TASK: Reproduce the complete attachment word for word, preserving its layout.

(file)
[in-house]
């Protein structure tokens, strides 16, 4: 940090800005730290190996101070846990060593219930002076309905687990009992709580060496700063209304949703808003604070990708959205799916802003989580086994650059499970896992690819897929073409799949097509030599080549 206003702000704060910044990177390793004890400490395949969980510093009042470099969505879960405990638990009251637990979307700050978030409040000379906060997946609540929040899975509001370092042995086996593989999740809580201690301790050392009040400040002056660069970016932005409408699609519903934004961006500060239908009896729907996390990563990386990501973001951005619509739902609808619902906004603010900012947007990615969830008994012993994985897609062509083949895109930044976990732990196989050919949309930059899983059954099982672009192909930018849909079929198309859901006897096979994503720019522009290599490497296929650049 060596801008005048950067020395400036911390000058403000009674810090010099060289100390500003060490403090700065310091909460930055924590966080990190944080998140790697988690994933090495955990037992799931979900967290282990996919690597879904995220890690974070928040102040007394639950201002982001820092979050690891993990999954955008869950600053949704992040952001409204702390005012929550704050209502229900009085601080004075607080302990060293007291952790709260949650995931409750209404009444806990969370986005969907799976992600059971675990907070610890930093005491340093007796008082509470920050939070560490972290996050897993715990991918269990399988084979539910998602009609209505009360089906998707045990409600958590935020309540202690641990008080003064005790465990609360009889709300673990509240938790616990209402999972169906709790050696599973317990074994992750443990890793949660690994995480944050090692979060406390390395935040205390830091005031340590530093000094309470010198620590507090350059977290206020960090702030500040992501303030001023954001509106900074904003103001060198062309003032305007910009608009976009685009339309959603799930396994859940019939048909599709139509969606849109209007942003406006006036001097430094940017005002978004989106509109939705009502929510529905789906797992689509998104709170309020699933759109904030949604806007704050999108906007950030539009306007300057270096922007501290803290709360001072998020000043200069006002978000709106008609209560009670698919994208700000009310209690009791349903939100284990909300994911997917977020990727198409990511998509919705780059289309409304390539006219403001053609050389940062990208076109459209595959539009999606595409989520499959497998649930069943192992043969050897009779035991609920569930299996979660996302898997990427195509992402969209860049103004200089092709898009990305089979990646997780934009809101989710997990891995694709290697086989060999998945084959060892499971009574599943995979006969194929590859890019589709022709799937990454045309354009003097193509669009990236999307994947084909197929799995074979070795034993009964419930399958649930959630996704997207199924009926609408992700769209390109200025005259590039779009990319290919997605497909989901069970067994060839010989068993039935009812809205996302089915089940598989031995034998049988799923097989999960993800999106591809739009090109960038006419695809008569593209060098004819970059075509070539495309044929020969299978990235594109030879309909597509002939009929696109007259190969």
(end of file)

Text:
[in-house]
């Protein structure tokens, strides 16, 4: 940090800005730290190996101070846990060593219930002076309905687990009992709580060496700063209304949703808003604070990708959205799916802003989580086994650059499970896992690819897929073409799949097509030599080549 206003702000704060910044990177390793004890400490395949969980510093009042470099969505879960405990638990009251637990979307700050978030409040000379906060997946609540929040899975509001370092042995086996593989999740809580201690301790050392009040400040002056660069970016932005409408699609519903934004961006500060239908009896729907996390990563990386990501973001951005619509739902609808619902906004603010900012947007990615969830008994012993994985897609062509083949895109930044976990732990196989050919949309930059899983059954099982672009192909930018849909079929198309859901006897096979994503720019522009290599490497296929650049 060596801008005048950067020395400036911390000058403000009674810090010099060289100390500003060490403090700065310091909460930055924590966080990190944080998140790697988690994933090495955990037992799931979900967290282990996919690597879904995220890690974070928040102040007394639950201002982001820092979050690891993990999954955008869950600053949704992040952001409204702390005012929550704050209502229900009085601080004075607080302990060293007291952790709260949650995931409750209404009444806990969370986005969907799976992600059971675990907070610890930093005491340093007796008082509470920050939070560490972290996050897993715990991918269990399988084979539910998602009609209505009360089906998707045990409600958590935020309540202690641990008080003064005790465990609360009889709300673990509240938790616990209402999972169906709790050696599973317990074994992750443990890793949660690994995480944050090692979060406390390395935040205390830091005031340590530093000094309470010198620590507090350059977290206020960090702030500040992501303030001023954001509106900074904003103001060198062309003032305007910009608009976009685009339309959603799930396994859940019939048909599709139509969606849109209007942003406006006036001097430094940017005002978004989106509109939705009502929510529905789906797992689509998104709170309020699933759109904030949604806007704050999108906007950030539009306007300057270096922007501290803290709360001072998020000043200069006002978000709106008609209560009670698919994208700000009310209690009791349903939100284990909300994911997917977020990727198409990511998509919705780059289309409304390539006219403001053609050389940062990208076109459209595959539009999606595409989520499959497998649930069943192992043969050897009779035991609920569930299996979660996302898997990427195509992402969209860049103004200089092709898009990305089979990646997780934009809101989710997990891995694709290697086989060999998945084959060892499971009574599943995979006969194929590859890019589709022709799937990454045309354009003097193509669009990236999307994947084909197929799995074979070795034993009964419930399958649930959630996704997207199924009926609408992700769209390109200025005259590039779009990319290919997605497909989901069970067994060839010989068993039935009812809205996302089915089940598989031995034998049988799923097989999960993800999106591809739009090109960038006419695809008569593209060098004819970059075509070539495309044929020969299978990235594109030879309909597509002939009929696109007259190969």